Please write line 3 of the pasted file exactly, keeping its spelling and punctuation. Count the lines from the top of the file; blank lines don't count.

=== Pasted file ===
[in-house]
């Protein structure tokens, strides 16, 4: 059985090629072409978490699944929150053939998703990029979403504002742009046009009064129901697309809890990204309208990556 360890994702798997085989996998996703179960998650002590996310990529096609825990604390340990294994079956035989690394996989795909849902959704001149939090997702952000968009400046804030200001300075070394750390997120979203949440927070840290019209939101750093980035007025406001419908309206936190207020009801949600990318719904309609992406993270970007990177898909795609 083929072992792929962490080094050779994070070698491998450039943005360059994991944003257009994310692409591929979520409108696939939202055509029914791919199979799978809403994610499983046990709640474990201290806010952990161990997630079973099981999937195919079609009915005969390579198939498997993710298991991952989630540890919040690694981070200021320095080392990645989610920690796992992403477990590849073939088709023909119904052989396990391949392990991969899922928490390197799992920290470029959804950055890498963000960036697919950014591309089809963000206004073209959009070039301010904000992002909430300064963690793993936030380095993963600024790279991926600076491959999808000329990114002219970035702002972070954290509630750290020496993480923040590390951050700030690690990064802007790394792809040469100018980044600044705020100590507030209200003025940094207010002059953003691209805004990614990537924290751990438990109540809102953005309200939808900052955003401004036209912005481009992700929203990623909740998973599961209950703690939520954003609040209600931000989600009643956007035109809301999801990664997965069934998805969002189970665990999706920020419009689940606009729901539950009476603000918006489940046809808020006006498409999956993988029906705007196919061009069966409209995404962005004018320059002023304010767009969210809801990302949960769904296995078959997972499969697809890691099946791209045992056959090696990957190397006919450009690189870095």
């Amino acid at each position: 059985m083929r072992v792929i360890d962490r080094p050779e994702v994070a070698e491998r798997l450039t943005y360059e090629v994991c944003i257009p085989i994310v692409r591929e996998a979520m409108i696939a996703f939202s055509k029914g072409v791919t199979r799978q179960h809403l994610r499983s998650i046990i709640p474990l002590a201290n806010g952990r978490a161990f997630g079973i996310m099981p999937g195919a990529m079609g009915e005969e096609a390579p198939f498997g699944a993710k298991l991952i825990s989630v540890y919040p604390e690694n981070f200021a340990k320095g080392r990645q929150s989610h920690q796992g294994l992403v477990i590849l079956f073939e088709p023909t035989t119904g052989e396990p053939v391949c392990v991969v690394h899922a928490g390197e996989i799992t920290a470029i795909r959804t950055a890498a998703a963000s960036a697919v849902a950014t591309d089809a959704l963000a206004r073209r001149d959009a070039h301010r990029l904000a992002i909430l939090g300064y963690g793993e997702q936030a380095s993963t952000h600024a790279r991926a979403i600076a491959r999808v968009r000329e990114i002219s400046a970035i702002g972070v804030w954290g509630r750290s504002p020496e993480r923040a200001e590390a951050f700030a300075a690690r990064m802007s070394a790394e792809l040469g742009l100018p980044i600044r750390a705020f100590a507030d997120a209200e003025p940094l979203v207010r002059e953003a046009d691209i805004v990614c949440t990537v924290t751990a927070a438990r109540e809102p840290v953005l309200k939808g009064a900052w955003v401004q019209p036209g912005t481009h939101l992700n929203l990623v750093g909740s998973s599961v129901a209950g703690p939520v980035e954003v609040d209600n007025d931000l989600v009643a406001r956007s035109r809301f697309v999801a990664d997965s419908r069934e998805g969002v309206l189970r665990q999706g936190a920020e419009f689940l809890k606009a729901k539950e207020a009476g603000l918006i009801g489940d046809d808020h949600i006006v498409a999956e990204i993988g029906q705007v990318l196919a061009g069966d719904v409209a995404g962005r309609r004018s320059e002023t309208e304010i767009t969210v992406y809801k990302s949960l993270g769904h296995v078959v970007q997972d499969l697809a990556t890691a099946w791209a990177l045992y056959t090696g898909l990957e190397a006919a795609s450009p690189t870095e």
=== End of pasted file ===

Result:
């Amino acid at each position: 059985m083929r072992v792929i360890d962490r080094p050779e994702v994070a070698e491998r798997l450039t943005y360059e090629v994991c944003i257009p085989i994310v692409r591929e996998a979520m409108i696939a996703f939202s055509k029914g072409v791919t199979r799978q179960h809403l994610r499983s998650i046990i709640p474990l002590a201290n806010g952990r978490a161990f997630g079973i996310m099981p999937g195919a990529m079609g009915e005969e096609a390579p198939f498997g699944a993710k298991l991952i825990s989630v540890y919040p604390e690694n981070f200021a340990k320095g080392r990645q929150s989610h920690q796992g294994l992403v477990i590849l079956f073939e088709p023909t035989t119904g052989e396990p053939v391949c392990v991969v690394h899922a928490g390197e996989i799992t920290a470029i795909r959804t950055a890498a998703a963000s960036a697919v849902a950014t591309d089809a959704l963000a206004r073209r001149d959009a070039h301010r990029l904000a992002i909430l939090g300064y963690g793993e997702q936030a380095s993963t952000h600024a790279r991926a979403i600076a491959r999808v968009r000329e990114i002219s400046a970035i702002g972070v804030w954290g509630r750290s504002p020496e993480r923040a200001e590390a951050f700030a300075a690690r990064m802007s070394a790394e792809l040469g742009l100018p980044i600044r750390a705020f100590a507030d997120a209200e003025p940094l979203v207010r002059e953003a046009d691209i805004v990614c949440t990537v924290t751990a927070a438990r109540e809102p840290v953005l309200k939808g009064a900052w955003v401004q019209p036209g912005t481009h939101l992700n929203l990623v750093g909740s998973s599961v129901a209950g703690p939520v980035e954003v609040d209600n007025d931000l989600v009643a406001r956007s035109r809301f697309v999801a990664d997965s419908r069934e998805g969002v309206l189970r665990q999706g936190a920020e419009f689940l809890k606009a729901k539950e207020a009476g603000l918006i009801g489940d046809d808020h949600i006006v498409a999956e990204i993988g029906q705007v990318l196919a061009g069966d719904v409209a995404g962005r309609r004018s320059e002023t309208e304010i767009t969210v992406y809801k990302s949960l993270g769904h296995v078959v970007q997972d499969l697809a990556t890691a099946w791209a990177l045992y056959t090696g898909l990957e190397a006919a795609s450009p690189t870095e």